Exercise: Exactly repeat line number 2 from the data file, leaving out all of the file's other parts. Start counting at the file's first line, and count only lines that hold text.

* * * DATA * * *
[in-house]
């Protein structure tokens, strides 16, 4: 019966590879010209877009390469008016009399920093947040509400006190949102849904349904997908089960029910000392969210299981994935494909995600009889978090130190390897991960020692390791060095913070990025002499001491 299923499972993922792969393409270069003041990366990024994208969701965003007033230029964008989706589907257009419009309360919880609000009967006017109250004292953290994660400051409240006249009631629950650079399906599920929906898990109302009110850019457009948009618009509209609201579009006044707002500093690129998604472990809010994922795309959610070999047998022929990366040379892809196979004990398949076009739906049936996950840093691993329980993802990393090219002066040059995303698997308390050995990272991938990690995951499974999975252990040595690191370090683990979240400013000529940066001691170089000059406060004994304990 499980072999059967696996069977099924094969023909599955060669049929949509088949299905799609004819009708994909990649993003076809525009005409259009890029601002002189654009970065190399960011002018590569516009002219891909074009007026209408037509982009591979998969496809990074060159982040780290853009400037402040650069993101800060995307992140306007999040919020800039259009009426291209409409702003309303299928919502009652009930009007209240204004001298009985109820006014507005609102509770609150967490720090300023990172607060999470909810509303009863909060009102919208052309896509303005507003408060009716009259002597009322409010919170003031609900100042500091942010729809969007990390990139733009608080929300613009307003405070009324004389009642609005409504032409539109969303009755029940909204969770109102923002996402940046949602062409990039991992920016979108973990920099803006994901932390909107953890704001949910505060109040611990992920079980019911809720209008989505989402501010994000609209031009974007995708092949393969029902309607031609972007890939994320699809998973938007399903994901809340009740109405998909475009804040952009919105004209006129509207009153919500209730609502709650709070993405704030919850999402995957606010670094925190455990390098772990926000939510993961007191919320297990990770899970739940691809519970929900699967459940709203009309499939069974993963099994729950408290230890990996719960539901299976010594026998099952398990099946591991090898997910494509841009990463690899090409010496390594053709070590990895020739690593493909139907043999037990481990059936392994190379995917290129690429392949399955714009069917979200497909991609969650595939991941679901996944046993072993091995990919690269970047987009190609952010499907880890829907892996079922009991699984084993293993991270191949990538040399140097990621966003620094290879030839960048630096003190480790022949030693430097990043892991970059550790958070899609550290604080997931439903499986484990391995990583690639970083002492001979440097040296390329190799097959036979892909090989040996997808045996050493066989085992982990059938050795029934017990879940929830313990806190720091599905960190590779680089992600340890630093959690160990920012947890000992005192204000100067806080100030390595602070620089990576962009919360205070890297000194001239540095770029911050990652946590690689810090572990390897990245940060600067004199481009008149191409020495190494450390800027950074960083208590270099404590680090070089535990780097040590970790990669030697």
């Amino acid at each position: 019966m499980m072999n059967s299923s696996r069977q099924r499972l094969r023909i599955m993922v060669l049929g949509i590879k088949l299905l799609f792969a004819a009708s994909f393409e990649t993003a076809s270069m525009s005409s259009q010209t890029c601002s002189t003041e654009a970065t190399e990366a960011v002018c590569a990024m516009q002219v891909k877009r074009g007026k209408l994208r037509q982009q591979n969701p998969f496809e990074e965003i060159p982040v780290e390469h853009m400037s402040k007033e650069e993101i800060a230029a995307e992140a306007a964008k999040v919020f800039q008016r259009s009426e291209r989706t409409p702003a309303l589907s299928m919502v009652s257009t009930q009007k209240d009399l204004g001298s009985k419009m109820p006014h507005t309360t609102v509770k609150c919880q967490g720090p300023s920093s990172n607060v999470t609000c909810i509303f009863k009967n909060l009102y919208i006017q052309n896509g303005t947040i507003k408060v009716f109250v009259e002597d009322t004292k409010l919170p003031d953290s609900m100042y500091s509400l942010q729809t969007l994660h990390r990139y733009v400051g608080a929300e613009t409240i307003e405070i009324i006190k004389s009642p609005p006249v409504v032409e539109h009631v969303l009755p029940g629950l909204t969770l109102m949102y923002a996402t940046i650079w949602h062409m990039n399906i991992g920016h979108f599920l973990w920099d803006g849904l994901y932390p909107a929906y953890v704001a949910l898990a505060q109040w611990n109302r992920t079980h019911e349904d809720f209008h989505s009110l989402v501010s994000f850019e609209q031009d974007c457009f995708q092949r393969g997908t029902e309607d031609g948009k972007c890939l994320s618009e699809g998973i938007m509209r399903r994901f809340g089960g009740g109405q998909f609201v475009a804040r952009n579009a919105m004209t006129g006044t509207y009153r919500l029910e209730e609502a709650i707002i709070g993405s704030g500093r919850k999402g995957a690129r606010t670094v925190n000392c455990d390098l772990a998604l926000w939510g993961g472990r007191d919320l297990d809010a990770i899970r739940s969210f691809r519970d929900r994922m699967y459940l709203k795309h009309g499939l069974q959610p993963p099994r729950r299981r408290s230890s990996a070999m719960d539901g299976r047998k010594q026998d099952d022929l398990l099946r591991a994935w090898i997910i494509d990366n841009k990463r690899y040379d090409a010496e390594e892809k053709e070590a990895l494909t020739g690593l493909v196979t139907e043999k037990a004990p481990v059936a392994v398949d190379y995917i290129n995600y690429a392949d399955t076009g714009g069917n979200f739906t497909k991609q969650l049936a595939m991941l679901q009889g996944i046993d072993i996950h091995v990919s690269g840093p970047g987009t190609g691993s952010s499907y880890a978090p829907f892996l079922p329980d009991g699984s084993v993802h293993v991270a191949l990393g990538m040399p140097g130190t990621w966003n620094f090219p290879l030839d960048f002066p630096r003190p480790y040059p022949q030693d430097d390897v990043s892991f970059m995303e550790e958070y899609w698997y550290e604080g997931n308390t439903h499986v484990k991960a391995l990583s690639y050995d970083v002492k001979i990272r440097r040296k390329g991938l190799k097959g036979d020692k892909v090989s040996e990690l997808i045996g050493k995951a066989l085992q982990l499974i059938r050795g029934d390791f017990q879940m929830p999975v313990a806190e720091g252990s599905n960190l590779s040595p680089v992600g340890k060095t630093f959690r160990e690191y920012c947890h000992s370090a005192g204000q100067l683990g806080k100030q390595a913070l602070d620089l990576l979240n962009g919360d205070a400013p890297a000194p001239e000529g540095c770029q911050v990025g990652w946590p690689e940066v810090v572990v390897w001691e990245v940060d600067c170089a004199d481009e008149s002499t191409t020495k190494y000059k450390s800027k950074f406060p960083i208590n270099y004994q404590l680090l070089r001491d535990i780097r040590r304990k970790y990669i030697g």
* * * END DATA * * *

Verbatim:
């Protein structure tokens, strides 16, 4: 019966590879010209877009390469008016009399920093947040509400006190949102849904349904997908089960029910000392969210299981994935494909995600009889978090130190390897991960020692390791060095913070990025002499001491 299923499972993922792969393409270069003041990366990024994208969701965003007033230029964008989706589907257009419009309360919880609000009967006017109250004292953290994660400051409240006249009631629950650079399906599920929906898990109302009110850019457009948009618009509209609201579009006044707002500093690129998604472990809010994922795309959610070999047998022929990366040379892809196979004990398949076009739906049936996950840093691993329980993802990393090219002066040059995303698997308390050995990272991938990690995951499974999975252990040595690191370090683990979240400013000529940066001691170089000059406060004994304990 499980072999059967696996069977099924094969023909599955060669049929949509088949299905799609004819009708994909990649993003076809525009005409259009890029601002002189654009970065190399960011002018590569516009002219891909074009007026209408037509982009591979998969496809990074060159982040780290853009400037402040650069993101800060995307992140306007999040919020800039259009009426291209409409702003309303299928919502009652009930009007209240204004001298009985109820006014507005609102509770609150967490720090300023990172607060999470909810509303009863909060009102919208052309896509303005507003408060009716009259002597009322409010919170003031609900100042500091942010729809969007990390990139733009608080929300613009307003405070009324004389009642609005409504032409539109969303009755029940909204969770109102923002996402940046949602062409990039991992920016979108973990920099803006994901932390909107953890704001949910505060109040611990992920079980019911809720209008989505989402501010994000609209031009974007995708092949393969029902309607031609972007890939994320699809998973938007399903994901809340009740109405998909475009804040952009919105004209006129509207009153919500209730609502709650709070993405704030919850999402995957606010670094925190455990390098772990926000939510993961007191919320297990990770899970739940691809519970929900699967459940709203009309499939069974993963099994729950408290230890990996719960539901299976010594026998099952398990099946591991090898997910494509841009990463690899090409010496390594053709070590990895020739690593493909139907043999037990481990059936392994190379995917290129690429392949399955714009069917979200497909991609969650595939991941679901996944046993072993091995990919690269970047987009190609952010499907880890829907892996079922009991699984084993293993991270191949990538040399140097990621966003620094290879030839960048630096003190480790022949030693430097990043892991970059550790958070899609550290604080997931439903499986484990391995990583690639970083002492001979440097040296390329190799097959036979892909090989040996997808045996050493066989085992982990059938050795029934017990879940929830313990806190720091599905960190590779680089992600340890630093959690160990920012947890000992005192204000100067806080100030390595602070620089990576962009919360205070890297000194001239540095770029911050990652946590690689810090572990390897990245940060600067004199481009008149191409020495190494450390800027950074960083208590270099404590680090070089535990780097040590970790990669030697």